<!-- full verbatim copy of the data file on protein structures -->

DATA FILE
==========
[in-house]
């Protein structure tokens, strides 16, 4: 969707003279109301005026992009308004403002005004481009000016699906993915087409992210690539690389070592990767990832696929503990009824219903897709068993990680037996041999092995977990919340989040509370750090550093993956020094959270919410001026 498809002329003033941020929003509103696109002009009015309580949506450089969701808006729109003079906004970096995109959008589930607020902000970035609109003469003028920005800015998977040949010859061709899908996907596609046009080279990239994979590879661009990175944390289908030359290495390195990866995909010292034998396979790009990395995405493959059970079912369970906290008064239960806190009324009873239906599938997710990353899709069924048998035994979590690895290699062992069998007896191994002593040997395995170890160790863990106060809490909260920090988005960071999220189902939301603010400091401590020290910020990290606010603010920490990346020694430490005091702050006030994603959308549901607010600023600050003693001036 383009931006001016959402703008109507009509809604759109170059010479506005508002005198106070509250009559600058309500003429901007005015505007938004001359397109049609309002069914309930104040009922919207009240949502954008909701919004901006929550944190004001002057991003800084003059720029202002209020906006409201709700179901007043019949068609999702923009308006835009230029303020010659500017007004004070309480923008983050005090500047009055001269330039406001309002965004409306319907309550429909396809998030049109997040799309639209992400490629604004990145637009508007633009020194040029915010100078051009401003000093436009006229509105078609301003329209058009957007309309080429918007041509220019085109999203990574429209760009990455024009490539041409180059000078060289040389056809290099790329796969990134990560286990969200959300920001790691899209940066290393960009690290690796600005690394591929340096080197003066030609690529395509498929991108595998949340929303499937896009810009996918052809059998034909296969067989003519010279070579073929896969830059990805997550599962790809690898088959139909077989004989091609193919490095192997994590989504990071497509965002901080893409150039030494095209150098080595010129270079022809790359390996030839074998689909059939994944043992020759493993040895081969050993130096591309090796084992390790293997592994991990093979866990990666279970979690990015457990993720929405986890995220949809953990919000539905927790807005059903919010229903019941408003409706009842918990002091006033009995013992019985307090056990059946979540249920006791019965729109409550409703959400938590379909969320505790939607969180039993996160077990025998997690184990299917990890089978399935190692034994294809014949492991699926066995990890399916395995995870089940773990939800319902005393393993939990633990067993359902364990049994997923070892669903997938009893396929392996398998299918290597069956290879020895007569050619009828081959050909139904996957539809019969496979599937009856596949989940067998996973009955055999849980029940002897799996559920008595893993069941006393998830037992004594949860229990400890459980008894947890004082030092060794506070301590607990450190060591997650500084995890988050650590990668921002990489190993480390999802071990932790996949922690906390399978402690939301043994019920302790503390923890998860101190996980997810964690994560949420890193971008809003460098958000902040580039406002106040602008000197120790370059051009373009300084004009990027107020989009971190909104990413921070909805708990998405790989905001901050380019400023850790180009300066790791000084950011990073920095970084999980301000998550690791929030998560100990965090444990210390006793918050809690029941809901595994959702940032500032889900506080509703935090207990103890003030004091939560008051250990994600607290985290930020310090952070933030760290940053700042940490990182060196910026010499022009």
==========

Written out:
[in-house]
């Protein structure tokens, strides 16, 4: 969707003279109301005026992009308004403002005004481009000016699906993915087409992210690539690389070592990767990832696929503990009824219903897709068993990680037996041999092995977990919340989040509370750090550093993956020094959270919410001026 498809002329003033941020929003509103696109002009009015309580949506450089969701808006729109003079906004970096995109959008589930607020902000970035609109003469003028920005800015998977040949010859061709899908996907596609046009080279990239994979590879661009990175944390289908030359290495390195990866995909010292034998396979790009990395995405493959059970079912369970906290008064239960806190009324009873239906599938997710990353899709069924048998035994979590690895290699062992069998007896191994002593040997395995170890160790863990106060809490909260920090988005960071999220189902939301603010400091401590020290910020990290606010603010920490990346020694430490005091702050006030994603959308549901607010600023600050003693001036 383009931006001016959402703008109507009509809604759109170059010479506005508002005198106070509250009559600058309500003429901007005015505007938004001359397109049609309002069914309930104040009922919207009240949502954008909701919004901006929550944190004001002057991003800084003059720029202002209020906006409201709700179901007043019949068609999702923009308006835009230029303020010659500017007004004070309480923008983050005090500047009055001269330039406001309002965004409306319907309550429909396809998030049109997040799309639209992400490629604004990145637009508007633009020194040029915010100078051009401003000093436009006229509105078609301003329209058009957007309309080429918007041509220019085109999203990574429209760009990455024009490539041409180059000078060289040389056809290099790329796969990134990560286990969200959300920001790691899209940066290393960009690290690796600005690394591929340096080197003066030609690529395509498929991108595998949340929303499937896009810009996918052809059998034909296969067989003519010279070579073929896969830059990805997550599962790809690898088959139909077989004989091609193919490095192997994590989504990071497509965002901080893409150039030494095209150098080595010129270079022809790359390996030839074998689909059939994944043992020759493993040895081969050993130096591309090796084992390790293997592994991990093979866990990666279970979690990015457990993720929405986890995220949809953990919000539905927790807005059903919010229903019941408003409706009842918990002091006033009995013992019985307090056990059946979540249920006791019965729109409550409703959400938590379909969320505790939607969180039993996160077990025998997690184990299917990890089978399935190692034994294809014949492991699926066995990890399916395995995870089940773990939800319902005393393993939990633990067993359902364990049994997923070892669903997938009893396929392996398998299918290597069956290879020895007569050619009828081959050909139904996957539809019969496979599937009856596949989940067998996973009955055999849980029940002897799996559920008595893993069941006393998830037992004594949860229990400890459980008894947890004082030092060794506070301590607990450190060591997650500084995890988050650590990668921002990489190993480390999802071990932790996949922690906390399978402690939301043994019920302790503390923890998860101190996980997810964690994560949420890193971008809003460098958000902040580039406002106040602008000197120790370059051009373009300084004009990027107020989009971190909104990413921070909805708990998405790989905001901050380019400023850790180009300066790791000084950011990073920095970084999980301000998550690791929030998560100990965090444990210390006793918050809690029941809901595994959702940032500032889900506080509703935090207990103890003030004091939560008051250990994600607290985290930020310090952070933030760290940053700042940490990182060196910026010499022009």